If you want to know what it’s like to eat, drink and be merry in old Tokyo, then make your way towards Yanaka Beer Hall. This drinking spot is set up at a building complex made from old Japanese houses that was built 80 years ago. The traditional and rustic design of the building is so well-maintained with a Japanese zen garden that it will make you feel like being at a movie set for an epic period piece. Soak in the unique atmosphere with a some locally-brewed craft beer with a side of edamame beans and piping hot takoyaki. Say “kanpai” and pay homage to the ones making sure buildings from the past still have a place in the future.

 

Golden Gai
In the bustling entertainment, business and shopping area of Shinjuku, you can get away from it all at Golden Gai. Once a red light district area, it evolved to become a hotspot for the creative types like actors and writers to gather for discussions in the 1960s. Residents at this low-rise block has fought to keep the place from being demolished for land development and it has stood as a proud remainder of the past. Today, Golden Gais is home to about 200 tiny bars, some with unique themes and decor. You can find yourself at a punk bar called Hair Of The Dogs or La Jetee, named after an iconic French film. You can even check out a hospital-themed bar. If you’re really lucky, you may end up sitting next to a star in local favourite Bar Darling. No matter where you end up, you’re bound to have a good time. If you don’t feel like drinking anymore, then step outside and take a stroll along the narrow laneways. Golden Gai comes alive at night with its display of kitschy neon signs. Cheers to a lively drinking spot like no other.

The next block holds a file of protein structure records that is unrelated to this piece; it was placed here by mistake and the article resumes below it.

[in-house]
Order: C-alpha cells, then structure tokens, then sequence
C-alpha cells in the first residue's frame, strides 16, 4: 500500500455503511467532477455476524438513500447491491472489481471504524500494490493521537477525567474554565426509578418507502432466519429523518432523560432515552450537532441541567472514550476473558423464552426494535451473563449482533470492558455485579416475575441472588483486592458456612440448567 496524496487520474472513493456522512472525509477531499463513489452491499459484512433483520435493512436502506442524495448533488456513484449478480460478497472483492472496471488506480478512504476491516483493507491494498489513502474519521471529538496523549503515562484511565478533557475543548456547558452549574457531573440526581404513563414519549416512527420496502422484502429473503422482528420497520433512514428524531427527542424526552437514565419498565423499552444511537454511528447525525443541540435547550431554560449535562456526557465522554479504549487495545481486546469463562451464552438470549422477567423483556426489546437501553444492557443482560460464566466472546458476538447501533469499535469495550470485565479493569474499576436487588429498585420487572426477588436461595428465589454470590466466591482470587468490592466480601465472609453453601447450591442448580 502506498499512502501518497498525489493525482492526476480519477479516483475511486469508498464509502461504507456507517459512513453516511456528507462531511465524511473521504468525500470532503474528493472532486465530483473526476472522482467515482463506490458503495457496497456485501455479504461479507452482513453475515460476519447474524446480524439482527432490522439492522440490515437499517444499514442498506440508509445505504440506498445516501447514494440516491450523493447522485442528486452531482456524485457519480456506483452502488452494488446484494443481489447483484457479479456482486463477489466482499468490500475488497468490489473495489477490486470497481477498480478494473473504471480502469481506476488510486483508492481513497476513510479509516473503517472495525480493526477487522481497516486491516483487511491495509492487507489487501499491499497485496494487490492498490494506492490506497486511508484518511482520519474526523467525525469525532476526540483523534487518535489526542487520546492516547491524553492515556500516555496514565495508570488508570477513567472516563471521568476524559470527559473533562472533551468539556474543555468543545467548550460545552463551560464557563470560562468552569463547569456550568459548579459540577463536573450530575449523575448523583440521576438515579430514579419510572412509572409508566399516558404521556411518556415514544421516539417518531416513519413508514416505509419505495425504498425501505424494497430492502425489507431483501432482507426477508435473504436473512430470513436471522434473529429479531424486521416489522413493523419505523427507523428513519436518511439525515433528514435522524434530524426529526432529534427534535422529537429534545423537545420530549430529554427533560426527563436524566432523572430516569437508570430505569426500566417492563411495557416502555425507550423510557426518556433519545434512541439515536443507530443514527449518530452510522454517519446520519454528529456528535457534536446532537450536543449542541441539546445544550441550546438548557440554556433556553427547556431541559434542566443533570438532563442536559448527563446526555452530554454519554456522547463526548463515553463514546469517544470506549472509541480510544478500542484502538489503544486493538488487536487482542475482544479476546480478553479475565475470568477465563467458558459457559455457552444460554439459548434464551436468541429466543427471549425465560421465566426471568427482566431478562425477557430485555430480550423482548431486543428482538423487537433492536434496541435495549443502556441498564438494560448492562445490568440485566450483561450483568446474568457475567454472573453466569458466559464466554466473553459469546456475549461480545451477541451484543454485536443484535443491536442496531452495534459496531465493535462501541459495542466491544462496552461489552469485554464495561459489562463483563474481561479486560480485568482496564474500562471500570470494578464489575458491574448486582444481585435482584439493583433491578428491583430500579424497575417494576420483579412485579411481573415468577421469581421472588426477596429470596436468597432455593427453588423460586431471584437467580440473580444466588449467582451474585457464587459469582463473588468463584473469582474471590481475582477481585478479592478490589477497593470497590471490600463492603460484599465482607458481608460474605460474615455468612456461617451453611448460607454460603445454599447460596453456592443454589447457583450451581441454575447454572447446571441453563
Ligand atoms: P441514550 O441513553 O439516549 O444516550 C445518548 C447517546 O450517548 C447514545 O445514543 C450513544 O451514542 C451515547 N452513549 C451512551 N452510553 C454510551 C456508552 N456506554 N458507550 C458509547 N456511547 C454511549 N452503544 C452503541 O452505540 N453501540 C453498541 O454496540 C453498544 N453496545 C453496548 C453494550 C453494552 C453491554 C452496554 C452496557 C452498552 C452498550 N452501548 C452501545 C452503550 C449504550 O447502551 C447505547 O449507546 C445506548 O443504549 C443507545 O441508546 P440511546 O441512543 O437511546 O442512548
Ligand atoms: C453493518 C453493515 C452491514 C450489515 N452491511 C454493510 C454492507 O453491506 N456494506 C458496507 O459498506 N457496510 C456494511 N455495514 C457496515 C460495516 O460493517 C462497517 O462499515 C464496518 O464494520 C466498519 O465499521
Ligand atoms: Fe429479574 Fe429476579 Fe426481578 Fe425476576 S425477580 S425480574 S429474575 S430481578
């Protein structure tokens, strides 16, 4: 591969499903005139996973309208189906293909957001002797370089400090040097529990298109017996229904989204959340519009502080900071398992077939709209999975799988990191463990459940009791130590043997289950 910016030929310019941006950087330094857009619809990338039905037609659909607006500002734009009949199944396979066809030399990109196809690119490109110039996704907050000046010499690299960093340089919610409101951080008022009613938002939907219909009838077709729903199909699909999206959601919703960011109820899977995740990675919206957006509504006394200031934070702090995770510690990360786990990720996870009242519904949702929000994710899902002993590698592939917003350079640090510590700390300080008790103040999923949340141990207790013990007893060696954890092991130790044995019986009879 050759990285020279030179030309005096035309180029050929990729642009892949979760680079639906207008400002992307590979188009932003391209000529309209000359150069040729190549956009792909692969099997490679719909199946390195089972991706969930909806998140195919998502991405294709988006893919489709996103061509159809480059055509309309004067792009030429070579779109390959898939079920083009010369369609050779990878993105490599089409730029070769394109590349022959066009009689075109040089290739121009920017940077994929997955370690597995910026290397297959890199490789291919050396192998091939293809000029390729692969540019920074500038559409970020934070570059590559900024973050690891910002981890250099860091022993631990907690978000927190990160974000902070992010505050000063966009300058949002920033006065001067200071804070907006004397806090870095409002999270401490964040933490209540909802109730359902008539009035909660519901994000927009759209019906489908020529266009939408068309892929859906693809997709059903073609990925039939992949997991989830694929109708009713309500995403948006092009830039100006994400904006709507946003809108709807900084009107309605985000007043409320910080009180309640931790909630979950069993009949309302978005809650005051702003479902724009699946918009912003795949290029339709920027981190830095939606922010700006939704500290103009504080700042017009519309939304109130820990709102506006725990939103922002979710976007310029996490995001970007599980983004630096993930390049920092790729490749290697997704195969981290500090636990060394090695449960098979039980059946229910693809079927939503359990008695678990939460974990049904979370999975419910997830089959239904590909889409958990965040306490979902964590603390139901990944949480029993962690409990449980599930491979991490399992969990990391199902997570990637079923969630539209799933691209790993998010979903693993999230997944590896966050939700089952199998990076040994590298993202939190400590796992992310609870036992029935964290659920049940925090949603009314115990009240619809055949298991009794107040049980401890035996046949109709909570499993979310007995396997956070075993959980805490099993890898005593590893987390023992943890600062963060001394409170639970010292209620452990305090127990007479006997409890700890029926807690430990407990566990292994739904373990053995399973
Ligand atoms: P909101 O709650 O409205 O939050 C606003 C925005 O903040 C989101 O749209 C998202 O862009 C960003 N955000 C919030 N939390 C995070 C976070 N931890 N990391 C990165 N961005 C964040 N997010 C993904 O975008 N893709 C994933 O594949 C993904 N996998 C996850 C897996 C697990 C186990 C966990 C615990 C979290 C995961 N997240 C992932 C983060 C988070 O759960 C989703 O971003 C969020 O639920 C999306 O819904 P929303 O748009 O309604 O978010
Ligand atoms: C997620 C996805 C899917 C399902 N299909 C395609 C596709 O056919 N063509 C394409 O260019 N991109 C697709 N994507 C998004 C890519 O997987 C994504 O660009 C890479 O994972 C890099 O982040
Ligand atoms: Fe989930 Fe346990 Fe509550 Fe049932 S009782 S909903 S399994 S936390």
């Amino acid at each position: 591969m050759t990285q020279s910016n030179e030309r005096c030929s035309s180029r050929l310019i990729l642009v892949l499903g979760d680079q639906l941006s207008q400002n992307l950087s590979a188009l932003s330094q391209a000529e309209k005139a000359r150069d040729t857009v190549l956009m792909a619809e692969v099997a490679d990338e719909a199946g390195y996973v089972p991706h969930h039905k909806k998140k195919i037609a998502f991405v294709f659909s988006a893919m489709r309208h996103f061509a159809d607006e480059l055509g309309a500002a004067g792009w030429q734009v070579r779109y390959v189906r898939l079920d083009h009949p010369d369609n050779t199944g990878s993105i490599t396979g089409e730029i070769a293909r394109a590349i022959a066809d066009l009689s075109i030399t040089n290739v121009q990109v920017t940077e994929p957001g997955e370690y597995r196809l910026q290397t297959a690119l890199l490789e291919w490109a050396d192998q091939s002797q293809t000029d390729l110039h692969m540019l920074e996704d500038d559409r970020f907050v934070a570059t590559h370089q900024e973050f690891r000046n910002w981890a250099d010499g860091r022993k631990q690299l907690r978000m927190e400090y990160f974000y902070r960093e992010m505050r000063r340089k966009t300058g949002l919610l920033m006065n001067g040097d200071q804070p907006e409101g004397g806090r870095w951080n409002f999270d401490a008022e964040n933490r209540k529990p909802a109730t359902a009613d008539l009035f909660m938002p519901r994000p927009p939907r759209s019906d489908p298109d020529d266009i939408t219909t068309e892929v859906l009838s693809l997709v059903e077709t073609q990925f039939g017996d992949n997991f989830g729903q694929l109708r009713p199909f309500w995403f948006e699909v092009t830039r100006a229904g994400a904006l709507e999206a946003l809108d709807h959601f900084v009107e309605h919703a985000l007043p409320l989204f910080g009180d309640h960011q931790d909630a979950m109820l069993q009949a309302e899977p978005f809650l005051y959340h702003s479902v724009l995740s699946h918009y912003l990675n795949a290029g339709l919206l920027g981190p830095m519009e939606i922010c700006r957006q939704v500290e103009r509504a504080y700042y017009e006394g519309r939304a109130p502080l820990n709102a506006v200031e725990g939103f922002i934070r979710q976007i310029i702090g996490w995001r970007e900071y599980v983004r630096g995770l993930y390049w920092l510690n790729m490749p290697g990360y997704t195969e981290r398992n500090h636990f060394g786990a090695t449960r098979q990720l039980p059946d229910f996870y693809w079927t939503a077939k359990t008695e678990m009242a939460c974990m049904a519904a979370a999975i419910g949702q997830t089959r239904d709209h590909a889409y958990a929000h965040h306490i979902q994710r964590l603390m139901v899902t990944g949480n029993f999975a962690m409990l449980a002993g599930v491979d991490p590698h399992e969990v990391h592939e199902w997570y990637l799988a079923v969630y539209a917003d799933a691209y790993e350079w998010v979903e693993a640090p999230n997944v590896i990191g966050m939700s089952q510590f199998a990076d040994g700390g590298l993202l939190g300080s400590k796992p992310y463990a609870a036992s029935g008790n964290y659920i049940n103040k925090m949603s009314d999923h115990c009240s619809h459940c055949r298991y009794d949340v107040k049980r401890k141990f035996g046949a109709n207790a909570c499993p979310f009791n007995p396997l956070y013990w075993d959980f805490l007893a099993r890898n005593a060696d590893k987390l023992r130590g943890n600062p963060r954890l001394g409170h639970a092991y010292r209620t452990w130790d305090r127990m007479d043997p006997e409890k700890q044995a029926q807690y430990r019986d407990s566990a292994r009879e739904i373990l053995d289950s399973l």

Nakagin Capsule Tower
Talk about being ahead of its time. The retro yet futuristic-looking Nakagin Capsule Tower was built in 1972. Architect Kurokawa Kisho had a vision that people would make use of these pods as a temporary living space. When it’s time to leave, the resident will take the pod with them. Then a new person will come in and replace that missing pod space with a new one.
The pods were meant individually removed or replaced and the building will change with how the residents come and go. However, Kurokawa’s vision never took off as it became apparent that people could not afford to replace their capsules.

Since the building was completed, no pods have been removed or replaced. Today, the Nakagin Capsule Tower stands as a derelict anomaly among the modern glitzy skyscrapers in Ginza, Tokyo. Most pods are no longer occupied. Some are just being used as a storage space. It’s a little bit tricky to get into the building as a visitor. If you’re lucky enough to get a room via AirBnb, then you’ll be able to peek at the city through the building’s distinctive circular window and marvel at minimalist interior design from the 1970s. You can also seek for local guides that take visitors on a walking tour to the building. Recently, it was announced that travellers can look into renting a room on a monthly-basis. One thing is for sure about the Nakagin Capsule Tower, you can look into past for a glimpse of what the future may hold.

IMAGES: C.L / KEFWhat